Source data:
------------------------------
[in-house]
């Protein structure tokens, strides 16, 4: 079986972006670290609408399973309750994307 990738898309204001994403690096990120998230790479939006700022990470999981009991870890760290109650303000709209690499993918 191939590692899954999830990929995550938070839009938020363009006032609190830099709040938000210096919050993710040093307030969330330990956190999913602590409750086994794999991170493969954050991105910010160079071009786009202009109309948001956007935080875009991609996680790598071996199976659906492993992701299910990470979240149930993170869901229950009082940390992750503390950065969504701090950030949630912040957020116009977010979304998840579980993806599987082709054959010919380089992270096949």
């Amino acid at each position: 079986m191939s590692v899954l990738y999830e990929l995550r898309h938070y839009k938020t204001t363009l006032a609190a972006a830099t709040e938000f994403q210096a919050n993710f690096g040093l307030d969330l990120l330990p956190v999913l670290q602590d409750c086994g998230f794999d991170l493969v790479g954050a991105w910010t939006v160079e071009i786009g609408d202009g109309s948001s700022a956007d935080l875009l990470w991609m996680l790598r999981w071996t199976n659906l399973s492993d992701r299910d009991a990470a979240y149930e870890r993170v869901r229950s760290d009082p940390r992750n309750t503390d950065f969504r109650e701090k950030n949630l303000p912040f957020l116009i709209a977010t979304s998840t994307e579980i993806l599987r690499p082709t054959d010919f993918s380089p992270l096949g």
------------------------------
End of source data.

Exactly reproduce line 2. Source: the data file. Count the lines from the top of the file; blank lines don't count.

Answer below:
């Protein structure tokens, strides 16, 4: 079986972006670290609408399973309750994307 990738898309204001994403690096990120998230790479939006700022990470999981009991870890760290109650303000709209690499993918 191939590692899954999830990929995550938070839009938020363009006032609190830099709040938000210096919050993710040093307030969330330990956190999913602590409750086994794999991170493969954050991105910010160079071009786009202009109309948001956007935080875009991609996680790598071996199976659906492993992701299910990470979240149930993170869901229950009082940390992750503390950065969504701090950030949630912040957020116009977010979304998840579980993806599987082709054959010919380089992270096949």